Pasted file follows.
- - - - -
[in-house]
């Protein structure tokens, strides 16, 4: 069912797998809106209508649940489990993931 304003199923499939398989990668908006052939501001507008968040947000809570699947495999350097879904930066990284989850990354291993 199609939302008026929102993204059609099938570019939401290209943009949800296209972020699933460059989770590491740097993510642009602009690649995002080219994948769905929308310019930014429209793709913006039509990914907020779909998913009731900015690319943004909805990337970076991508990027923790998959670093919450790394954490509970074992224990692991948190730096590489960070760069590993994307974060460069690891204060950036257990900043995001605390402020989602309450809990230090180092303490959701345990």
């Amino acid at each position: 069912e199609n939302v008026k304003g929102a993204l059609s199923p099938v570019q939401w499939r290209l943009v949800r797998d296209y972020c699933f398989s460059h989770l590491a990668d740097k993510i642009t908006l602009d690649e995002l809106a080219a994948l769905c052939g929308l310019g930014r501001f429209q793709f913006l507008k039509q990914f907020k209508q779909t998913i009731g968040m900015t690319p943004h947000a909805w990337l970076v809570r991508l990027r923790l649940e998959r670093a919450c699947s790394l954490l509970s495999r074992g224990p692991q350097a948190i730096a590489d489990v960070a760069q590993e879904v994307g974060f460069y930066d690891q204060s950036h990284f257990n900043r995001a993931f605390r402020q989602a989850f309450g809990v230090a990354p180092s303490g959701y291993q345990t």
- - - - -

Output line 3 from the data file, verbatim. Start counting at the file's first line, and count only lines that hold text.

């Amino acid at each position: 069912e199609n939302v008026k304003g929102a993204l059609s199923p099938v570019q939401w499939r290209l943009v949800r797998d296209y972020c699933f398989s460059h989770l590491a990668d740097k993510i642009t908006l602009d690649e995002l809106a080219a994948l769905c052939g929308l310019g930014r501001f429209q793709f913006l507008k039509q990914f907020k209508q779909t998913i009731g968040m900015t690319p943004h947000a909805w990337l970076v809570r991508l990027r923790l649940e998959r670093a919450c699947s790394l954490l509970s495999r074992g224990p692991q350097a948190i730096a590489d489990v960070a760069q590993e879904v994307g974060f460069y930066d690891q204060s950036h990284f257990n900043r995001a993931f605390r402020q989602a989850f309450g809990v230090a990354p180092s303490g959701y291993q345990t």